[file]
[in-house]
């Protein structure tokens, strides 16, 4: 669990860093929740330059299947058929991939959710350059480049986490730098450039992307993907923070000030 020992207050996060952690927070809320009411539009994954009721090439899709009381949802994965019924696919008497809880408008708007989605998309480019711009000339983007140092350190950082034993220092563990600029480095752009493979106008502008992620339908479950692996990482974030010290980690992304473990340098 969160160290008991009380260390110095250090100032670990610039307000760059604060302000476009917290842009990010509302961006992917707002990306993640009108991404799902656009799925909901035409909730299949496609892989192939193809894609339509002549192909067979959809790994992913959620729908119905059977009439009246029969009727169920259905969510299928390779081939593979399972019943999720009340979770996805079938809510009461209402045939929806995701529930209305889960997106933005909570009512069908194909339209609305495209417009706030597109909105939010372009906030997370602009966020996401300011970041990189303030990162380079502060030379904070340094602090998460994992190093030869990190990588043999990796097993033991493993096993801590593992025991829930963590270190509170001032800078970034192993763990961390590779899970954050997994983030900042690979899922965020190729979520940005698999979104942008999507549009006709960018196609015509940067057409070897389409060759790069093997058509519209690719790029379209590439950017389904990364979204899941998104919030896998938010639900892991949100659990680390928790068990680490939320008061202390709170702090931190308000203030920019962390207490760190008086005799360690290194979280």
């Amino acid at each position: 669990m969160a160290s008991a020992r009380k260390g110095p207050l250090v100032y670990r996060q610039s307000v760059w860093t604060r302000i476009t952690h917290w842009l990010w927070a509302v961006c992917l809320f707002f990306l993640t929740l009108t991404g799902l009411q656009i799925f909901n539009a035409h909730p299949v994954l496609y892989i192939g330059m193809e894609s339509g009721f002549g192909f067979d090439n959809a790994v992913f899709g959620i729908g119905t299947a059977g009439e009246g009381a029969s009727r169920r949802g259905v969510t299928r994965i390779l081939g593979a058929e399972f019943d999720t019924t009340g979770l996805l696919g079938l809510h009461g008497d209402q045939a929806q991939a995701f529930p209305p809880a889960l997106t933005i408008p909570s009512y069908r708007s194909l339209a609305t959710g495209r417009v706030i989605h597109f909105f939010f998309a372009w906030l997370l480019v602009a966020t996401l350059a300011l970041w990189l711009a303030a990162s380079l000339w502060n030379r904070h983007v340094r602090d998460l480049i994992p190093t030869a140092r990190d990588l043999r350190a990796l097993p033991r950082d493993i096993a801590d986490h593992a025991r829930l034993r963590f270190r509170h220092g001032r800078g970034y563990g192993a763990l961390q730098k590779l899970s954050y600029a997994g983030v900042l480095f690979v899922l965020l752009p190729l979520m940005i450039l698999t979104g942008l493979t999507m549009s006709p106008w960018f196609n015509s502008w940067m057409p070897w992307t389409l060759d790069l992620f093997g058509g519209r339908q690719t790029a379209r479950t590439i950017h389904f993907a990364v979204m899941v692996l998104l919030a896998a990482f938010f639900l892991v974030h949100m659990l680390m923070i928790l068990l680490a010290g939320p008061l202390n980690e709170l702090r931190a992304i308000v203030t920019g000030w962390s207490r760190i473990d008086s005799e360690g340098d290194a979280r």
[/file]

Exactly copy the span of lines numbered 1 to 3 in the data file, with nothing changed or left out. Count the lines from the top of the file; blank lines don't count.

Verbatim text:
[in-house]
């Protein structure tokens, strides 16, 4: 669990860093929740330059299947058929991939959710350059480049986490730098450039992307993907923070000030 020992207050996060952690927070809320009411539009994954009721090439899709009381949802994965019924696919008497809880408008708007989605998309480019711009000339983007140092350190950082034993220092563990600029480095752009493979106008502008992620339908479950692996990482974030010290980690992304473990340098 969160160290008991009380260390110095250090100032670990610039307000760059604060302000476009917290842009990010509302961006992917707002990306993640009108991404799902656009799925909901035409909730299949496609892989192939193809894609339509002549192909067979959809790994992913959620729908119905059977009439009246029969009727169920259905969510299928390779081939593979399972019943999720009340979770996805079938809510009461209402045939929806995701529930209305889960997106933005909570009512069908194909339209609305495209417009706030597109909105939010372009906030997370602009966020996401300011970041990189303030990162380079502060030379904070340094602090998460994992190093030869990190990588043999990796097993033991493993096993801590593992025991829930963590270190509170001032800078970034192993763990961390590779899970954050997994983030900042690979899922965020190729979520940005698999979104942008999507549009006709960018196609015509940067057409070897389409060759790069093997058509519209690719790029379209590439950017389904990364979204899941998104919030896998938010639900892991949100659990680390928790068990680490939320008061202390709170702090931190308000203030920019962390207490760190008086005799360690290194979280």
């Amino acid at each position: 669990m969160a160290s008991a020992r009380k260390g110095p207050l250090v100032y670990r996060q610039s307000v760059w860093t604060r302000i476009t952690h917290w842009l990010w927070a509302v961006c992917l809320f707002f990306l993640t929740l009108t991404g799902l009411q656009i799925f909901n539009a035409h909730p299949v994954l496609y892989i192939g330059m193809e894609s339509g009721f002549g192909f067979d090439n959809a790994v992913f899709g959620i729908g119905t299947a059977g009439e009246g009381a029969s009727r169920r949802g259905v969510t299928r994965i390779l081939g593979a058929e399972f019943d999720t019924t009340g979770l996805l696919g079938l809510h009461g008497d209402q045939a929806q991939a995701f529930p209305p809880a889960l997106t933005i408008p909570s009512y069908r708007s194909l339209a609305t959710g495209r417009v706030i989605h597109f909105f939010f998309a372009w906030l997370l480019v602009a966020t996401l350059a300011l970041w990189l711009a303030a990162s380079l000339w502060n030379r904070h983007v340094r602090d998460l480049i994992p190093t030869a140092r990190d990588l043999r350190a990796l097993p033991r950082d493993i096993a801590d986490h593992a025991r829930l034993r963590f270190r509170h220092g001032r800078g970034y563990g192993a763990l961390q730098k590779l899970s954050y600029a997994g983030v900042l480095f690979v899922l965020l752009p190729l979520m940005i450039l698999t979104g942008l493979t999507m549009s006709p106008w960018f196609n015509s502008w940067m057409p070897w992307t389409l060759d790069l992620f093997g058509g519209r339908q690719t790029a379209r479950t590439i950017h389904f993907a990364v979204m899941v692996l998104l919030a896998a990482f938010f639900l892991v974030h949100m659990l680390m923070i928790l068990l680490a010290g939320p008061l202390n980690e709170l702090r931190a992304i308000v203030t920019g000030w962390s207490r760190i473990d008086s005799e360690g340098d290194a979280r």